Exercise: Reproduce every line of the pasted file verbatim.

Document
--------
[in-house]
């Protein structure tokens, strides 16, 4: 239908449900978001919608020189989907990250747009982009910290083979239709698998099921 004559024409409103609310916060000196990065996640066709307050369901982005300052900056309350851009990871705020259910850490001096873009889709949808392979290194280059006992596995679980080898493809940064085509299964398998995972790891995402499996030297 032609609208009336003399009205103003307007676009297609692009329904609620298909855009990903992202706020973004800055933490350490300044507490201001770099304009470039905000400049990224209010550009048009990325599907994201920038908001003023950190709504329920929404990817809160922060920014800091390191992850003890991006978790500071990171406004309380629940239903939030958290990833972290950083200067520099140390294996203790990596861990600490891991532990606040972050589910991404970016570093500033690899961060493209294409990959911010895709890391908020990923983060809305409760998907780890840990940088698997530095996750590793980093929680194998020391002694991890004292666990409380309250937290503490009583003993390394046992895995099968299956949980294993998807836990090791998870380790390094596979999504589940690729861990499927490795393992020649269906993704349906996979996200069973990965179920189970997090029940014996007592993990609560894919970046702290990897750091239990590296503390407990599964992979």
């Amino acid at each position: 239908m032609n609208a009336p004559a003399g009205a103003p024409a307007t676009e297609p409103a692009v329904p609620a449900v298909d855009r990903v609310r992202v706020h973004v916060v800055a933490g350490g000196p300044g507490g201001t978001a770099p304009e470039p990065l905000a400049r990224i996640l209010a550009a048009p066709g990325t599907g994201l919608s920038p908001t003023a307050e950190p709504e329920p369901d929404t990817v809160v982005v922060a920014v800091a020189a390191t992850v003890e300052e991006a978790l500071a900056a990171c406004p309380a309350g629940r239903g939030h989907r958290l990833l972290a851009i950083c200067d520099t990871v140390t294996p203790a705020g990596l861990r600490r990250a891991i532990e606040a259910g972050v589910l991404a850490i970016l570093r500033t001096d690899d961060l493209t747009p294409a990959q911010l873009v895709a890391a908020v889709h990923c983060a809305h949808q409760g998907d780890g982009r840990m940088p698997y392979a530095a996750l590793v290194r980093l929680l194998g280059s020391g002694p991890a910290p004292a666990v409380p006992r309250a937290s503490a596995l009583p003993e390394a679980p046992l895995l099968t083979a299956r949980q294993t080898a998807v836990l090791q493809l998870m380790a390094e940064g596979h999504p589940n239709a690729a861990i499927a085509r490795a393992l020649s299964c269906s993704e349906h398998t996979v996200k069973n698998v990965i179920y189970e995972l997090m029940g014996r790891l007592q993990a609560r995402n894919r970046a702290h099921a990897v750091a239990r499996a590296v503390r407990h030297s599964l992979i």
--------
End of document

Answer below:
[in-house]
């Protein structure tokens, strides 16, 4: 239908449900978001919608020189989907990250747009982009910290083979239709698998099921 004559024409409103609310916060000196990065996640066709307050369901982005300052900056309350851009990871705020259910850490001096873009889709949808392979290194280059006992596995679980080898493809940064085509299964398998995972790891995402499996030297 032609609208009336003399009205103003307007676009297609692009329904609620298909855009990903992202706020973004800055933490350490300044507490201001770099304009470039905000400049990224209010550009048009990325599907994201920038908001003023950190709504329920929404990817809160922060920014800091390191992850003890991006978790500071990171406004309380629940239903939030958290990833972290950083200067520099140390294996203790990596861990600490891991532990606040972050589910991404970016570093500033690899961060493209294409990959911010895709890391908020990923983060809305409760998907780890840990940088698997530095996750590793980093929680194998020391002694991890004292666990409380309250937290503490009583003993390394046992895995099968299956949980294993998807836990090791998870380790390094596979999504589940690729861990499927490795393992020649269906993704349906996979996200069973990965179920189970997090029940014996007592993990609560894919970046702290990897750091239990590296503390407990599964992979």
């Amino acid at each position: 239908m032609n609208a009336p004559a003399g009205a103003p024409a307007t676009e297609p409103a692009v329904p609620a449900v298909d855009r990903v609310r992202v706020h973004v916060v800055a933490g350490g000196p300044g507490g201001t978001a770099p304009e470039p990065l905000a400049r990224i996640l209010a550009a048009p066709g990325t599907g994201l919608s920038p908001t003023a307050e950190p709504e329920p369901d929404t990817v809160v982005v922060a920014v800091a020189a390191t992850v003890e300052e991006a978790l500071a900056a990171c406004p309380a309350g629940r239903g939030h989907r958290l990833l972290a851009i950083c200067d520099t990871v140390t294996p203790a705020g990596l861990r600490r990250a891991i532990e606040a259910g972050v589910l991404a850490i970016l570093r500033t001096d690899d961060l493209t747009p294409a990959q911010l873009v895709a890391a908020v889709h990923c983060a809305h949808q409760g998907d780890g982009r840990m940088p698997y392979a530095a996750l590793v290194r980093l929680l194998g280059s020391g002694p991890a910290p004292a666990v409380p006992r309250a937290s503490a596995l009583p003993e390394a679980p046992l895995l099968t083979a299956r949980q294993t080898a998807v836990l090791q493809l998870m380790a390094e940064g596979h999504p589940n239709a690729a861990i499927a085509r490795a393992l020649s299964c269906s993704e349906h398998t996979v996200k069973n698998v990965i179920y189970e995972l997090m029940g014996r790891l007592q993990a609560r995402n894919r970046a702290h099921a990897v750091a239990r499996a590296v503390r407990h030297s599964l992979i």